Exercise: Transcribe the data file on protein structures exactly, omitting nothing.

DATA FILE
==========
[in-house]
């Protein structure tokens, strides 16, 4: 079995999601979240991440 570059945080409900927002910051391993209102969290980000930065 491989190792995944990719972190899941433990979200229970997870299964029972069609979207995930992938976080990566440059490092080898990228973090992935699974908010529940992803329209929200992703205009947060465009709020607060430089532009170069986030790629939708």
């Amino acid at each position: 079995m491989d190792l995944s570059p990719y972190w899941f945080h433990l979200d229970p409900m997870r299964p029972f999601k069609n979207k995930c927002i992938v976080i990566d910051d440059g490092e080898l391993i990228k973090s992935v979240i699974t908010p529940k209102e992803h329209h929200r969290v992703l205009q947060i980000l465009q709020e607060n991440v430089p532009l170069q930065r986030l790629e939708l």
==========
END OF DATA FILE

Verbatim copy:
[in-house]
């Protein structure tokens, strides 16, 4: 079995999601979240991440 570059945080409900927002910051391993209102969290980000930065 491989190792995944990719972190899941433990979200229970997870299964029972069609979207995930992938976080990566440059490092080898990228973090992935699974908010529940992803329209929200992703205009947060465009709020607060430089532009170069986030790629939708």
């Amino acid at each position: 079995m491989d190792l995944s570059p990719y972190w899941f945080h433990l979200d229970p409900m997870r299964p029972f999601k069609n979207k995930c927002i992938v976080i990566d910051d440059g490092e080898l391993i990228k973090s992935v979240i699974t908010p529940k209102e992803h329209h929200r969290v992703l205009q947060i980000l465009q709020e607060n991440v430089p532009l170069q930065r986030l790629e939708l």